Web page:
The shipyard is a pretty small place catering mainly to the local commercial fishing fleet.  They seem to have all the right skills available on site to fix most common boat problems.  Definitely not a flash place.  Ted, the haul out guy, is going to try and lift Truce out at noon tomorrow.

I am informed Toledo Town is about two miles away and there is a bowling alley quite close to the shipyard that serves good burgers.  I will have a wander up the road later to scout around.

 

SIDE TRIP TO NEWPORT, OREGON

Last night I plugged on in poor sailing conditions, by midnight the mainsail came down and Truce was reduced to staysail only.  Wind was gusting thirty five knots from the South with rain squalls.  The midnight forecast predicted another two days of southerly winds – I was quite disheartened by this news.

Not being able to get south I decided to have a rest and ran north east under staysail at six knots – faster than I wanted in the wrong direction but the staysail is the smallest sail I have and the ride was very comfortable – I had a good rest.

Mr Crab on a plate.
Mr Crab on a plate.

This morning I called the Coastguard at Yaquina Bay and asked if it would be possible for me to cross the bar into Newport.  They advised the bar conditions were deteriorating but currently open for Truce sized boat.  So, at seven this morning I headed towards Yaquina entrance, some 52 miles distant.  We had a sparkling sail with the wind about 60 degrees on the starboard bow.  The wind held steady at around 25 to 30 knots and under triple reefed main, staysail and one quarter jib Truce romped along happily with Micky (wind vane) steering.

Sealions hanging out in Newport Oregon. Photo Ray Penson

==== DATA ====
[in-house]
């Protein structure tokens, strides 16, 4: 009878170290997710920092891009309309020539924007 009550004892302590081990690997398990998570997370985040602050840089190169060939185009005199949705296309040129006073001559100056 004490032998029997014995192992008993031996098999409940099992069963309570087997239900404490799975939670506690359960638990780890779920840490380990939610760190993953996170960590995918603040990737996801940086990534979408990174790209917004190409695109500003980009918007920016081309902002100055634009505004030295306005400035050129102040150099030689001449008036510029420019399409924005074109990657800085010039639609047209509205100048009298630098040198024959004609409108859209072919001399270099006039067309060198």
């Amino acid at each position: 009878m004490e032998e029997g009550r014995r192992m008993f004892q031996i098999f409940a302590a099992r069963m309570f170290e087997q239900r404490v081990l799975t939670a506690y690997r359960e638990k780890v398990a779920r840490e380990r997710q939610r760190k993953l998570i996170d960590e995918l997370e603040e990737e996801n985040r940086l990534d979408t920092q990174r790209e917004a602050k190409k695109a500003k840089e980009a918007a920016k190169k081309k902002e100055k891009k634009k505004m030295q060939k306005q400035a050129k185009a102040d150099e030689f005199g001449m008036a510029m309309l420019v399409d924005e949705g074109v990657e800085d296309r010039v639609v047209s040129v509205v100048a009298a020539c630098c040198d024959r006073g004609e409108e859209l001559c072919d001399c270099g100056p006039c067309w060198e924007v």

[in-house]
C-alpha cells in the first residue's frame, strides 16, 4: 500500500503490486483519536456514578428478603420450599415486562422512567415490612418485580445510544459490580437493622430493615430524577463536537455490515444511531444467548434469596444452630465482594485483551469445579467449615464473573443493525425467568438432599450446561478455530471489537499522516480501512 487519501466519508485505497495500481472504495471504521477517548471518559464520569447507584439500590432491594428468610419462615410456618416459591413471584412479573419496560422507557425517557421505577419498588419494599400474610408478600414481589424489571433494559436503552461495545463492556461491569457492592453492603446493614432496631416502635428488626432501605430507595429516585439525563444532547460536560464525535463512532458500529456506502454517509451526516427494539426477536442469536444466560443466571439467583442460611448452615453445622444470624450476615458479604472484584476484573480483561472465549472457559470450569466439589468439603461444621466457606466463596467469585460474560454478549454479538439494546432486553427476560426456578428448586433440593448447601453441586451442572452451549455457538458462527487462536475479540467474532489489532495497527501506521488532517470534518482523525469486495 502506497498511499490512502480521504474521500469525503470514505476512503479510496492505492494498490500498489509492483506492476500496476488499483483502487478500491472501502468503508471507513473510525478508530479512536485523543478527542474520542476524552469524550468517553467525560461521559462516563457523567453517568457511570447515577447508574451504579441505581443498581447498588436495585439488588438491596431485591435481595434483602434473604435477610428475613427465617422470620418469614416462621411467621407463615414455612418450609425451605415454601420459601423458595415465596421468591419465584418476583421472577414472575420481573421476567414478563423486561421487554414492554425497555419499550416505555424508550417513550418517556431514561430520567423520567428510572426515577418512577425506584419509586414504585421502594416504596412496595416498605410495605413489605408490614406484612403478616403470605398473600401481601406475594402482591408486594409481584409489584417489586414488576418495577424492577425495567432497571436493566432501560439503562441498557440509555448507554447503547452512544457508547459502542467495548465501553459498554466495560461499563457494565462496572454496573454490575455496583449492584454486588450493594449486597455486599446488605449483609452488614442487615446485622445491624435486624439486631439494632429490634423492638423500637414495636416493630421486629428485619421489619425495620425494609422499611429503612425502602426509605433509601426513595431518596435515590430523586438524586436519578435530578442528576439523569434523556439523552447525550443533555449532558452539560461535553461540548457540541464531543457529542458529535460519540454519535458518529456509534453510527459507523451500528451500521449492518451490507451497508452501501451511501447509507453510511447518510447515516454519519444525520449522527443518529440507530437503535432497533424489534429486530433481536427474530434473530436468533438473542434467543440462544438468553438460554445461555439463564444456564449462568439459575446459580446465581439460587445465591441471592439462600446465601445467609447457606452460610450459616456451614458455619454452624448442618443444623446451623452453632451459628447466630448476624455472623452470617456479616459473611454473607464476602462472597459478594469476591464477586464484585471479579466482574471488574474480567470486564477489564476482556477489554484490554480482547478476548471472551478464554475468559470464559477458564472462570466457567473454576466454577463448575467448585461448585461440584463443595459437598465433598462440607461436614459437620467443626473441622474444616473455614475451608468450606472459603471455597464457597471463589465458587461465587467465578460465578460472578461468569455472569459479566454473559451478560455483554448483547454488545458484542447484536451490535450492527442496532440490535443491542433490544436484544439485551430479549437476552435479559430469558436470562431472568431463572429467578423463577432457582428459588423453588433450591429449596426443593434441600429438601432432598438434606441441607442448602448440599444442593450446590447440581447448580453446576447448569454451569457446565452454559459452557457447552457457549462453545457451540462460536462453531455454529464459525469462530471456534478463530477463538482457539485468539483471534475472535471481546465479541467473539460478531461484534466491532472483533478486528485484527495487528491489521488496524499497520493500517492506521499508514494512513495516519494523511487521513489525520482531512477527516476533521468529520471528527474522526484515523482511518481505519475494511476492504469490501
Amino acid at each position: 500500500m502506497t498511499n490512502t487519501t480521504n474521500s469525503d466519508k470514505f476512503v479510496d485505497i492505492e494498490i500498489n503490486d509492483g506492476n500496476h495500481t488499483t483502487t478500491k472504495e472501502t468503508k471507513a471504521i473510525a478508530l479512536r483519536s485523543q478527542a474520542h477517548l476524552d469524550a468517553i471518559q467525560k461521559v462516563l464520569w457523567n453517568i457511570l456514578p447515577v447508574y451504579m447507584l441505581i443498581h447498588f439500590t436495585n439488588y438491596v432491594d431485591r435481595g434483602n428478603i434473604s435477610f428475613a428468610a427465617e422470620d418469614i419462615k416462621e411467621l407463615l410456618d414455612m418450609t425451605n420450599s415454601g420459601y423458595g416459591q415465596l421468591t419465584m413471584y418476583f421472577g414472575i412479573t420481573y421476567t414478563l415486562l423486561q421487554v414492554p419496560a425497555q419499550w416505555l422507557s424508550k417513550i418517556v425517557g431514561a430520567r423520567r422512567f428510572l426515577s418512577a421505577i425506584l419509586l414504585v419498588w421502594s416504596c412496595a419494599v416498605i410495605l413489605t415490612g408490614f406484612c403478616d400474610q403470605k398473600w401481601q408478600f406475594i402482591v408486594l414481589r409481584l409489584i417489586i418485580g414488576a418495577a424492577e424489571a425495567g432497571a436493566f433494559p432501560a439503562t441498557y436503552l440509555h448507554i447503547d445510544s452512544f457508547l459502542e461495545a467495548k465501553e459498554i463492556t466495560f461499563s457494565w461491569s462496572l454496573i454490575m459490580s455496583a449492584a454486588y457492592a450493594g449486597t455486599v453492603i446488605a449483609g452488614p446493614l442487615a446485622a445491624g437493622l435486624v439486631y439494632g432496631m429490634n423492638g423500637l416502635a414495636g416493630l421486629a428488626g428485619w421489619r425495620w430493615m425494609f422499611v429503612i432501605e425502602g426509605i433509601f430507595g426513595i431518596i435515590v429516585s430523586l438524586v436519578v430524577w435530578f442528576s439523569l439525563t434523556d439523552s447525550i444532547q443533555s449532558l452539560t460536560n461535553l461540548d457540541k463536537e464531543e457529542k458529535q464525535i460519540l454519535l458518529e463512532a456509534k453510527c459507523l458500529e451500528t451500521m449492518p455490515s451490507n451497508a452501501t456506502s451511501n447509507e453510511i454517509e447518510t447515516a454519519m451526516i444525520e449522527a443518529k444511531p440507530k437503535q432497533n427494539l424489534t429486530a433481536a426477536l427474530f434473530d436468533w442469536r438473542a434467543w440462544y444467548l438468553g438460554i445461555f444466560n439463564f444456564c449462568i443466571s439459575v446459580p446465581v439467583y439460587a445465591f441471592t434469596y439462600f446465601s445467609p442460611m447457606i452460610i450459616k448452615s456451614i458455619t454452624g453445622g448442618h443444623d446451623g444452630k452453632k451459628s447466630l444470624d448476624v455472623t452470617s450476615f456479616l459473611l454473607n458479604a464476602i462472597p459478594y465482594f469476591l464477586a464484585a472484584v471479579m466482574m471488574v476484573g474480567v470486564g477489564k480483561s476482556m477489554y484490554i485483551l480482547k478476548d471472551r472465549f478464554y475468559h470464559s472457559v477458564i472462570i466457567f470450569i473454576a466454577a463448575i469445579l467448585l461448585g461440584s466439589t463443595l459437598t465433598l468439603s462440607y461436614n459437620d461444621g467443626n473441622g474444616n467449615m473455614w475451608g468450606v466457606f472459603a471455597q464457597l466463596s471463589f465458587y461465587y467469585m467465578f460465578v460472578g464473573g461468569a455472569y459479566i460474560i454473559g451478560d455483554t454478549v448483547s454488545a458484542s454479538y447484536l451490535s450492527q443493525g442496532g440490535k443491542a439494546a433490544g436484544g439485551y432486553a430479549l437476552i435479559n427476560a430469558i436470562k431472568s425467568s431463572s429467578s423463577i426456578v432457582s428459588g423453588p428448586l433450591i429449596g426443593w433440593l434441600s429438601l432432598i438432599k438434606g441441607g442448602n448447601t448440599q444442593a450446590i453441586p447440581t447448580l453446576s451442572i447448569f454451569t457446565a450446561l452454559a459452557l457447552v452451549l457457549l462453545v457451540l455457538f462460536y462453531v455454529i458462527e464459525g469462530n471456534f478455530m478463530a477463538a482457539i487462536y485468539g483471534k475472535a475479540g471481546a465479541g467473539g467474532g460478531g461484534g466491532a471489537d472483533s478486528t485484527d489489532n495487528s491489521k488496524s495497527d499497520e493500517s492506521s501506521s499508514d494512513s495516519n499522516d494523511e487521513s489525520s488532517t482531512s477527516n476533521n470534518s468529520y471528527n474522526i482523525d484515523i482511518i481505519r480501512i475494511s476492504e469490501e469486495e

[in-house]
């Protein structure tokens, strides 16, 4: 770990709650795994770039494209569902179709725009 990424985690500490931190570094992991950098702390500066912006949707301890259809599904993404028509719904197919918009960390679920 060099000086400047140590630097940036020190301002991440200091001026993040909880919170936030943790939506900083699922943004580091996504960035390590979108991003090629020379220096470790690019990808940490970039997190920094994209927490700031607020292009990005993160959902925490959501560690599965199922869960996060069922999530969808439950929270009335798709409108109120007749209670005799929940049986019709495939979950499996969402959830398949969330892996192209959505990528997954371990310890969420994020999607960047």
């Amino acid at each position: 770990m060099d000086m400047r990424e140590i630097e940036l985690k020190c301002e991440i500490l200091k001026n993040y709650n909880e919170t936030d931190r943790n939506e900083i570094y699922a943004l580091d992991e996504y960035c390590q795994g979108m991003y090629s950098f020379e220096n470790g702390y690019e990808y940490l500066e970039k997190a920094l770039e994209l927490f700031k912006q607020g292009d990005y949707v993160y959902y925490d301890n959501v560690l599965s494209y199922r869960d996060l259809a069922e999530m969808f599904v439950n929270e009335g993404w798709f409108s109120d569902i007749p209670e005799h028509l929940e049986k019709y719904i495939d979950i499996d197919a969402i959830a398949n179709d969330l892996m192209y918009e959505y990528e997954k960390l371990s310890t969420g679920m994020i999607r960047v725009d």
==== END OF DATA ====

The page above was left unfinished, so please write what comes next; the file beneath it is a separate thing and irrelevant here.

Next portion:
Sealions hanging out in Newport Oregon. Photo Ray Penson

The coastguard were helpful as we approached the bar, an ebb tide running and conditions interesting on the bar – considering the small engine on Truce.  We arrived in calmer waters inside the bar at four and thirty minutes laterTruce was tied up alongside the Newport Marina.

As I write this, wind is howling through the marina and we have had two hailstorms.  I feel happy to be tucked up here and not trying to flog south into the wind.  A wise decision to head into Newport.

Well, as I predicted some ground has been lost towards San Francisco.  But on a positive note this is the first protracted heavy weather sailing I have done on Truce.  This has given me the opportunity to try out several different sail combinations – a good learning experience.  I have also tested the gybe preventer I rigged up, it worked well and I will write about in more detail in the future.  I also now know I need to rig a downhaul on the staysail so I can drop the sail from the cockpit without having to go on the foredeck.

Harbour bridge Newport Oregon Photo Ray Penson
Harbour bridge Newport Oregon Photo Ray Penson

Next immediate goal is a hot shower, a change into some clean dry clothes and then to find a local hostelry willing to cater to a weary traveller.

Fishing boat harbour Newport Oregon. Photo Ray Penson
Fishing boat harbour Newport Oregon. Photo Ray Penson